Communitarisation : from intergovernmental to community policy-making in core state powers
Florence : European University Institute, 2019 , EUI PhD theses, Department of Political and Social Sciences
MILLER, Lewis Gordon, Communitarisation : from intergovernmental to community policy-making in core state powers, Florence : European University Institute, 2019 , EUI PhD theses, Department of Political and Social Sciences - http://hdl.handle.net/1814/65165
Retrieved from Cadmus, EUI Research Repository
In 1970, the Foreign Ministers of the European Economic Community’s Member States began meeting in a new informal structure called European Political Co-operation (EPC). EPC followed a mode of policy-making known as the ‘intergovernmental method’, a mode with substantial differences to the more orthodox supranational mode of policy-making used in the European Economic Community (EEC). After EPC, intergovernmental policy-making was established in new areas of collaboration including fiscal policy, defence policy, and internal security. What differentiated the intergovernmental method was its emphasis on the co-ordination of national policies over the emphasis on compromise, package deals, and collective policy-making epitomised by supranational governance. This was achieved using national vetoes, allowing Member States to veto costly new policies, avoid compliance where common policies became too costly, and limit supranational agencies in their ability to cultivate further integration. Intergovernmental policy-making thus allowed Member States to protect their national interests in sensitive areas of policy closely related to state sovereignty. After nearly fifty years of intergovernmental policy-making in Europe, these distinctive characteristics of the intergovernmental method have changed; decision-making procedures emphasising collective decision-making have become more common, there has been an increase in the formalisation and legalisation of structures and decisions, and an increase in the use of supranational agencies. This thesis labels this process of institutional change as ‘communitarisation’ and asks; how and why do the EU Member States move intergovernmental policy-making processes, emphasising the co-ordination of national policies, towards more communitarised (though not strictly supranational) structures emphasising co-operation through common policies? In answering this, the thesis has three main aims. Firstly, it argues that the intergovernmental method should be understood as existing not as an alternate mode of policy-making but as part of a wider process of integration called communitarisation. Secondly, it claims that communitarisation is a general phenomenon found across differing sensitive areas of policies and offers a generalised conceptualisation of this phenomenon. Thirdly, it contends that communitarisation is primarily driven by Member State interests through a process of bargaining, reflecting the bargaining power of Member States and their attempts to balance the costs of interdependence with the potential adjustment costs associated with integration.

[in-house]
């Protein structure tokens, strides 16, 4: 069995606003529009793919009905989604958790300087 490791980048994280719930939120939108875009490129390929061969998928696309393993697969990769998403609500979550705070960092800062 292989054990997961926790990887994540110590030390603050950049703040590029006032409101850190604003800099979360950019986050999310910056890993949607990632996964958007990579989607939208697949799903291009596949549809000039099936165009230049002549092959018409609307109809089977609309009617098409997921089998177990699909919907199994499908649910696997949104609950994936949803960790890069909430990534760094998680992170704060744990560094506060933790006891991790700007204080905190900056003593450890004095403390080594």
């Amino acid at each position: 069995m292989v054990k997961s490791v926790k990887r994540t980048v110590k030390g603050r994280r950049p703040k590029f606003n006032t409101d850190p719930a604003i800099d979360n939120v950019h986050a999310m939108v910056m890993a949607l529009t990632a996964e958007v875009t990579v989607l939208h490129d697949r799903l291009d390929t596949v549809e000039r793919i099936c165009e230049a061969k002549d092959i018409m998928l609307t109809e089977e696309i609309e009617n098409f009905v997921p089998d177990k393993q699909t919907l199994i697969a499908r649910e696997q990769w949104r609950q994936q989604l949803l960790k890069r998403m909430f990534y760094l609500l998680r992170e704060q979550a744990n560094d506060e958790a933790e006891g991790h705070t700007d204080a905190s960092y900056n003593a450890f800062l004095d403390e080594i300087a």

Defence date: 26 November 2019; Examining Board: Professor Philipp Genschel, European University Institute (Supervisor); Professor Adrienne Héritier, European University Institute; Professor Uwe Puetter, Central European University; Professor Michael E. Smith, University of Aberdeen.; Special Gold Edition on the occasion of the EUI Library celebration of the EUI's 3000th thesis
Cadmus permanent link: http://hdl.handle.net/1814/65165
Full-text via DOI: 10.2870/78037
Series/Number: EUI PhD theses; Department of Political and Social Sciences
Publisher: European University Institute
LC Subject Heading: Intergovernmental cooperation -- European Union countries; Political planning -- European Union countries; European Union countries -- Politics and government
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